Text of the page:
Mark Antonio Daniels Jr. is an enrolled member of the Forest County Potawatomi and also of Menominee descent. He is from the Eagle Clan. He is one of about 1400 Potawatomi tribal members. Mark Jr. lives in Crandon, Wisconsin outside of the Forest County Potawatomi Reservation, which is spread over 12,000 discontinuous acres across Forest and Oconto Counties.
Mark Jr. has competed in amateur boxing competitions, including the Golden Gloves, since he was eleven years old. He has trained under noted boxing instructors Harry "The Hammer" Funmaker, Smoking Joe, James "Sun Sun" Wayka (Menominee), and Eugene Webster (Menominee). Mark Jr.’s dream is to become a professional boxer. He now trains with the Forest County Potawatomi Boxing Club (FCP) under the guidance of his father, coach Mark Daniels Sr.
Boxing is often a family affair; witness the Caldwell and Boyd brothers from the Menominee Tribe of Wisconsin, the Powless and Skenadore brothers from Oneida, the Porter family from Milwaukee and the Funmakers from Ho-Chunk. In any tribal community with a boxing club you will find relatives competing together, with younger siblings following in the footsteps of their elder siblings as they become champions.
There is a long history of American Indian participation in the sport of boxing across the state of Wisconsin, particularly at the amateur level. Members from the various tribal communities have attained championships at the regional, state, national and military levels. The FCP competes with native and non-native boxing clubs across Wisconsin.
Boxing affords young people in some of these communities an opportunity to participate in a sport outside of the educational setting. For some, boxing may be the only athletic program available to Native youth as school-related programs may have limited numbers of participants. Mark Daniels Sr. started the FCP club in an old tribal hall meant for general council meetings. At times the club has had up to 60 members and has since relocated to a larger training area.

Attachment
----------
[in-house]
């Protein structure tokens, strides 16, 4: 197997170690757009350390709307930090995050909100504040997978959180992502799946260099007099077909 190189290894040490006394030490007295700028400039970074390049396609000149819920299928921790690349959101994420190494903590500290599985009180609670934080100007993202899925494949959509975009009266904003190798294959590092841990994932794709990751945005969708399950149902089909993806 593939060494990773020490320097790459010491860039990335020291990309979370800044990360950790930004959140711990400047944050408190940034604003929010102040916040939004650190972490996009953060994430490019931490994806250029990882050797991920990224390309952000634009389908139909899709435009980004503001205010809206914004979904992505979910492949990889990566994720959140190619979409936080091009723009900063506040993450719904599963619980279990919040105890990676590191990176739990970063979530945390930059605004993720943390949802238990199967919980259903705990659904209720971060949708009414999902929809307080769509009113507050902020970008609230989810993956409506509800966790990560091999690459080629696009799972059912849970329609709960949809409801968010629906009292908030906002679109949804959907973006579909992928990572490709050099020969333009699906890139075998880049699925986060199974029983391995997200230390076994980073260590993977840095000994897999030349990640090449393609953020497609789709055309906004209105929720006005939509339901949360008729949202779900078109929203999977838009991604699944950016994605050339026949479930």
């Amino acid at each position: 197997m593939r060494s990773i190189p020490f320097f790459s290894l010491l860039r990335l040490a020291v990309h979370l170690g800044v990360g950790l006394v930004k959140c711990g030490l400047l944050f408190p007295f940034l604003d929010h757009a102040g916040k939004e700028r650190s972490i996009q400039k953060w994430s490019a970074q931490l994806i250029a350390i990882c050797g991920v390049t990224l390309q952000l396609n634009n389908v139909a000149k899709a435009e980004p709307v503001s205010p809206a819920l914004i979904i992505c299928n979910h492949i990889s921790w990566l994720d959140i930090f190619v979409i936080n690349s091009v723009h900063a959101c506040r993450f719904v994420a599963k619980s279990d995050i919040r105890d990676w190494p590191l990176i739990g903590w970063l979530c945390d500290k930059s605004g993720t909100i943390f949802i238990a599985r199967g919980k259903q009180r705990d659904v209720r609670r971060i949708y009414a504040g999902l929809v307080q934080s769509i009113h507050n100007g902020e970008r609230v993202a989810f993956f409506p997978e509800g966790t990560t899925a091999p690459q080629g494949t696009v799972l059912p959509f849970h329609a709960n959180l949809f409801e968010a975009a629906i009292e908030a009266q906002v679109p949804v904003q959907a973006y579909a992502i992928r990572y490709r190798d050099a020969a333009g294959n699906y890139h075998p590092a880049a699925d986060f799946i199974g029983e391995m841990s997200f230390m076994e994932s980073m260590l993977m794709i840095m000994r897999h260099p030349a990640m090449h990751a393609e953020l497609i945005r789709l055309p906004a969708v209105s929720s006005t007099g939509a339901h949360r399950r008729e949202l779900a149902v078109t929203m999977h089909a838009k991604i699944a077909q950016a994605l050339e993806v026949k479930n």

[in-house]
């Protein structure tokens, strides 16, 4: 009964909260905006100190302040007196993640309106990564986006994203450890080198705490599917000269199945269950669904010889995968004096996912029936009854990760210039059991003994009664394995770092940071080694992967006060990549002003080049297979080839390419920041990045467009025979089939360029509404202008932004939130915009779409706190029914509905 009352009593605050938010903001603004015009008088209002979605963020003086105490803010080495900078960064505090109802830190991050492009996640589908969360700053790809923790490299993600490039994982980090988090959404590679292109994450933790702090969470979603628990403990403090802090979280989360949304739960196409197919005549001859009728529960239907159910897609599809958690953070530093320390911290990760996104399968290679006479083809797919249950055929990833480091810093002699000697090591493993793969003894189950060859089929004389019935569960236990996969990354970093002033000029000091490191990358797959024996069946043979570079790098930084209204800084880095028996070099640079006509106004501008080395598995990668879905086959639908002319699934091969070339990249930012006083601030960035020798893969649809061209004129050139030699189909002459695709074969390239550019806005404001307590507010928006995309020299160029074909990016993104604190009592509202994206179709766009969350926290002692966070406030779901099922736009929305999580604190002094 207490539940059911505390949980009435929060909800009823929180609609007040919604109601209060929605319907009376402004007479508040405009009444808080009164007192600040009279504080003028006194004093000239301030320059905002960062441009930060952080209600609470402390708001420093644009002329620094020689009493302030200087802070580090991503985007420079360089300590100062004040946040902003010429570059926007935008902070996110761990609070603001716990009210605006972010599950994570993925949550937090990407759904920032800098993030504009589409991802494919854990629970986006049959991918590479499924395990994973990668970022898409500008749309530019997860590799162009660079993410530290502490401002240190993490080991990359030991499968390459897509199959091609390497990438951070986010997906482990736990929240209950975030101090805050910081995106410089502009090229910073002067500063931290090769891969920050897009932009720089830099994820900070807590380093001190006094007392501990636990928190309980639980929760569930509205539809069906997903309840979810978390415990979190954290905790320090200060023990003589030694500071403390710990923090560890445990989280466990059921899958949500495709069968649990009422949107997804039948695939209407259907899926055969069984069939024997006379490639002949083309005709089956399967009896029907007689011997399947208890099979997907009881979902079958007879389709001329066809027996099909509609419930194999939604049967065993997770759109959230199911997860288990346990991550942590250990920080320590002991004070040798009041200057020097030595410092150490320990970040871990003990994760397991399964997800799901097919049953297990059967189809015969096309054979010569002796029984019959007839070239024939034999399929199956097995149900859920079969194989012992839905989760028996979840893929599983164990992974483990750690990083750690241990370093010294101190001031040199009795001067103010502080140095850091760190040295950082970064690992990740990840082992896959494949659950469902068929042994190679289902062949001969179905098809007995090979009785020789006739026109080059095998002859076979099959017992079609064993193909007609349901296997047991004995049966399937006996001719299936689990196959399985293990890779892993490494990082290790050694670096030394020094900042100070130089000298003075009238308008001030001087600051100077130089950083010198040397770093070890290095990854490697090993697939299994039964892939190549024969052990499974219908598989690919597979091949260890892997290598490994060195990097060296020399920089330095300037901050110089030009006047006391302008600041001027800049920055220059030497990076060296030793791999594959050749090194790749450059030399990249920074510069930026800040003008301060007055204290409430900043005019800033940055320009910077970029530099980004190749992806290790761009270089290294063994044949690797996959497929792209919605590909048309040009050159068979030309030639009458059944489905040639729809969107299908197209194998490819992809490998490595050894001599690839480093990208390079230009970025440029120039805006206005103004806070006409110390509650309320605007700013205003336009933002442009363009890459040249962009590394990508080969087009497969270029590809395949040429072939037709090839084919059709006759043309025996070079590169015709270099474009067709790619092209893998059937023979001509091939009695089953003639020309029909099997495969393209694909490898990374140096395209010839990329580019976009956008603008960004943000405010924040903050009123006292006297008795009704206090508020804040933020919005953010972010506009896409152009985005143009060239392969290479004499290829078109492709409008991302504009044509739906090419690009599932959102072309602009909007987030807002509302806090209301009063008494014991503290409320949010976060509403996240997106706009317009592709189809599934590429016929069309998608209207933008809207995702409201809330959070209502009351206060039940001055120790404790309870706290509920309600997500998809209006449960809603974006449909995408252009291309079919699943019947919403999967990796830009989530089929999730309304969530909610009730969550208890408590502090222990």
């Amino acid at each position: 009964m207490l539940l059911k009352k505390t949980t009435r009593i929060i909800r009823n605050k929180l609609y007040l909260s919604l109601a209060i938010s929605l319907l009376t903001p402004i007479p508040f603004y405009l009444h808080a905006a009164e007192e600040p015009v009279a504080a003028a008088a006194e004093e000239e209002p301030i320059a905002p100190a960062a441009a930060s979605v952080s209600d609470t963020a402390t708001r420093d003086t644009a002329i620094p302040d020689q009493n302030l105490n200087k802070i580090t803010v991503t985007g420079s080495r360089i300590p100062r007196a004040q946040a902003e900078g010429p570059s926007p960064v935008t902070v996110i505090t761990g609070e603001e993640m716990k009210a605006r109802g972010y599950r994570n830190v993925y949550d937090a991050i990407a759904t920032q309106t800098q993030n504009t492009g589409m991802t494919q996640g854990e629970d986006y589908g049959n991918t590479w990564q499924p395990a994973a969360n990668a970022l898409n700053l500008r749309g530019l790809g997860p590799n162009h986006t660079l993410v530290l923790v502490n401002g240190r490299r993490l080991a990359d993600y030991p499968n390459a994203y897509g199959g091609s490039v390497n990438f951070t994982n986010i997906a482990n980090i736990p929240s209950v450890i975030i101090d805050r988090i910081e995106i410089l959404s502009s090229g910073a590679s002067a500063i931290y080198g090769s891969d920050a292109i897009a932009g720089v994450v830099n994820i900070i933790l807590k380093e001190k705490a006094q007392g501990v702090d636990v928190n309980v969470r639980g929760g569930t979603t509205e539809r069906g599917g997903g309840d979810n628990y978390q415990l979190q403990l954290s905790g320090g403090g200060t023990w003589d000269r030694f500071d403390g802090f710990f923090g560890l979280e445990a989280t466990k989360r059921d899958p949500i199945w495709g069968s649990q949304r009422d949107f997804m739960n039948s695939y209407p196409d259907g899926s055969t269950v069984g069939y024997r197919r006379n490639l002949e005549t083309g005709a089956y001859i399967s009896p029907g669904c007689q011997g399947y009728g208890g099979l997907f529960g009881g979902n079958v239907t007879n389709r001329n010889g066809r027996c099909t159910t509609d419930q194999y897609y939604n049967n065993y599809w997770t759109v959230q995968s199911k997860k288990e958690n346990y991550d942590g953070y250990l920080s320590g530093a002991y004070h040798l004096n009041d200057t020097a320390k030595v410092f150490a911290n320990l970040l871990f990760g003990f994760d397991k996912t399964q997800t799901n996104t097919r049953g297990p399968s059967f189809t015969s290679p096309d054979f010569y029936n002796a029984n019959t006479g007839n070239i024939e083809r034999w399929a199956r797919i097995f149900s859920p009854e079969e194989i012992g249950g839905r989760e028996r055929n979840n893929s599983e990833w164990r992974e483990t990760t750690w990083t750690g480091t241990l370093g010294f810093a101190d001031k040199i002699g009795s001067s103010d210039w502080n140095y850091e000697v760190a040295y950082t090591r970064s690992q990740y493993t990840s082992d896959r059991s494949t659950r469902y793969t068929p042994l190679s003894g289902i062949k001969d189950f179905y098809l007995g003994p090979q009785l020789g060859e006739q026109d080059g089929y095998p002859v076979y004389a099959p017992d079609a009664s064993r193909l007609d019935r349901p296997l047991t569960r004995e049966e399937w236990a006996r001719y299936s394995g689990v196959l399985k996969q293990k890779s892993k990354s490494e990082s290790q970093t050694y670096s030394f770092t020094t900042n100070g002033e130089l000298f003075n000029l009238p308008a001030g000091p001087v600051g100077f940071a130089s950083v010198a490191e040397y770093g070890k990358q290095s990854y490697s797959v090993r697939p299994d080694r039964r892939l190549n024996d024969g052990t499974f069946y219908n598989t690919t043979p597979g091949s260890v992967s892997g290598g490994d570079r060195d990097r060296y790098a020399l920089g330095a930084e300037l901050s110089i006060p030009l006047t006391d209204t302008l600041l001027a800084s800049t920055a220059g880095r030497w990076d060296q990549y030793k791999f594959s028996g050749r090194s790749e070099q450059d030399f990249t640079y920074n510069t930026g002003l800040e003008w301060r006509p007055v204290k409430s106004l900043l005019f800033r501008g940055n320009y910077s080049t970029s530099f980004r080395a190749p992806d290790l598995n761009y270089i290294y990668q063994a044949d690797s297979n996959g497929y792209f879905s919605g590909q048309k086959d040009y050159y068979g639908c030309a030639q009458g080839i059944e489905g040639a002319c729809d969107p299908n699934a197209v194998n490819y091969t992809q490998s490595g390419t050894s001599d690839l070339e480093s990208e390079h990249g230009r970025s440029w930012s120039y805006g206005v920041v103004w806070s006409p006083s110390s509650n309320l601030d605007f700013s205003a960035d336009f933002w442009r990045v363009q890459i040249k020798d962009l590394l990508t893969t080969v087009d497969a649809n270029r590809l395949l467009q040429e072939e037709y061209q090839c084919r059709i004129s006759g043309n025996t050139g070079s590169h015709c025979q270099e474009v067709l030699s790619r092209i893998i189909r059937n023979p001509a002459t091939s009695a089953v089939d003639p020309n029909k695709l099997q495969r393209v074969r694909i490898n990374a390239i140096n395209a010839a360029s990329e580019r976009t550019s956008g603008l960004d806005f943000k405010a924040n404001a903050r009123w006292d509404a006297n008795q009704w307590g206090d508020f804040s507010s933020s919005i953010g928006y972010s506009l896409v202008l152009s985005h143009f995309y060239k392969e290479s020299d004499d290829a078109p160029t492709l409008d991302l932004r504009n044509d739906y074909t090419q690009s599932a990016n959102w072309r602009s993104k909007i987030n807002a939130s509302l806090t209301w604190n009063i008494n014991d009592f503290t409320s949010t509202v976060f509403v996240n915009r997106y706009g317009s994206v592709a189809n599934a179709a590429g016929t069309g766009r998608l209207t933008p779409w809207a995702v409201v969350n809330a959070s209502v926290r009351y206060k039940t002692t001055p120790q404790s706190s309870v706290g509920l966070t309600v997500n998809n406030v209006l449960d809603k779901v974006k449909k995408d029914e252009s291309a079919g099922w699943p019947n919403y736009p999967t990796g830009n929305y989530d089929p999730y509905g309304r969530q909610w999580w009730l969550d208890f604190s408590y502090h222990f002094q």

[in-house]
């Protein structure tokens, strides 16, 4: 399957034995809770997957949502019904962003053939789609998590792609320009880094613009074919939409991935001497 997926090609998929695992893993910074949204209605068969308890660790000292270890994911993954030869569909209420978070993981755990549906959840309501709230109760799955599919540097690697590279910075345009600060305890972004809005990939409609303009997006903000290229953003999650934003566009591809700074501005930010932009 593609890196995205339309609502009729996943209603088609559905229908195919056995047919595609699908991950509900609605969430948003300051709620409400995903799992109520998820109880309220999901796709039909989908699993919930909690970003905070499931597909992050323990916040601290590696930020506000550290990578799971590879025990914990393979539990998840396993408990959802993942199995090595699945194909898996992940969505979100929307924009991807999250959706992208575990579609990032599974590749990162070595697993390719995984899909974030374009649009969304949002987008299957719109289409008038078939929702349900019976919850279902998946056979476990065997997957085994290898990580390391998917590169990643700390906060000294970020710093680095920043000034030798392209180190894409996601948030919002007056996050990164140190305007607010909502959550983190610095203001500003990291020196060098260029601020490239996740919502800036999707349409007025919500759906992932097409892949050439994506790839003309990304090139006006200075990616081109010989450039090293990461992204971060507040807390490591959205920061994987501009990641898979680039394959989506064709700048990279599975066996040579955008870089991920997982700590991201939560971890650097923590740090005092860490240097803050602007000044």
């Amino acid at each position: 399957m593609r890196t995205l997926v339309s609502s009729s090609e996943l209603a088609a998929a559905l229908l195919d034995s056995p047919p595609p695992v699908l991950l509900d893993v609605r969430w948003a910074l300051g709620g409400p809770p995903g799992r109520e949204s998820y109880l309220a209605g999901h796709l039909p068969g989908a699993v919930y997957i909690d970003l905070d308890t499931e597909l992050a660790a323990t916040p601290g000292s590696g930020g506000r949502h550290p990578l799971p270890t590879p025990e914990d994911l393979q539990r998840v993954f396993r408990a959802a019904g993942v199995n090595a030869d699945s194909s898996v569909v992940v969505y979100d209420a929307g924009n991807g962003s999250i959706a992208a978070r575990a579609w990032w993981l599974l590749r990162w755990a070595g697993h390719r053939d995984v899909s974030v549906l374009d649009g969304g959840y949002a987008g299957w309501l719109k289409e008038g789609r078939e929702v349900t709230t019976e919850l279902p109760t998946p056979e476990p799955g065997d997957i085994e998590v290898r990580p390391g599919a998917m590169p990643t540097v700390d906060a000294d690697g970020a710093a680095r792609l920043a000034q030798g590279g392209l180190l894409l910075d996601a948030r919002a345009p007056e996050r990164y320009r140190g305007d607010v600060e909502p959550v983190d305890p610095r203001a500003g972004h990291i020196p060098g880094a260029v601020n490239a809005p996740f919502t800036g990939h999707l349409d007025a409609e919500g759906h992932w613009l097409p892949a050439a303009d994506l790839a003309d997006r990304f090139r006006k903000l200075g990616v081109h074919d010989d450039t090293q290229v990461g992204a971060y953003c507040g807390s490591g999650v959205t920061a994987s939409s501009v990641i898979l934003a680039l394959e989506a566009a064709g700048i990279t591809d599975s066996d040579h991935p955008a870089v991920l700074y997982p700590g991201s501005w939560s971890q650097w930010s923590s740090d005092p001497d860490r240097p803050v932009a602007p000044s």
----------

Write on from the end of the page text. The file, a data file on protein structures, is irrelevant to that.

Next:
Native boxing champions are highly respected in their communities, and the winner’s jacket or shoulder patch is worn with a great sense of pride. After a recent tournament Mark Daniels Sr. noted that the FCP boxing team “are champions of Native pride. [They] sacrificed together, trained together, bled, sweated and left everything in the ring together like the warriors [they] are disciplined to be.” Boxing can be viewed as a test of skill, courage, bravery, physical endurance and respect for an opponent, much like for a warrior on the battlefield.
As long as the sport of amateur boxing survives, there will be boxers from Wisconsin’s tribal communities who will follow in the footsteps of the great boxers that came before them. As Mark Daniel Sr. states, “The discipline of these young warriors is so admirable. [They] rebound and accept defeat so graciously, knowing they will only strive to keep reaching to better themselves, their teammates, and their community.”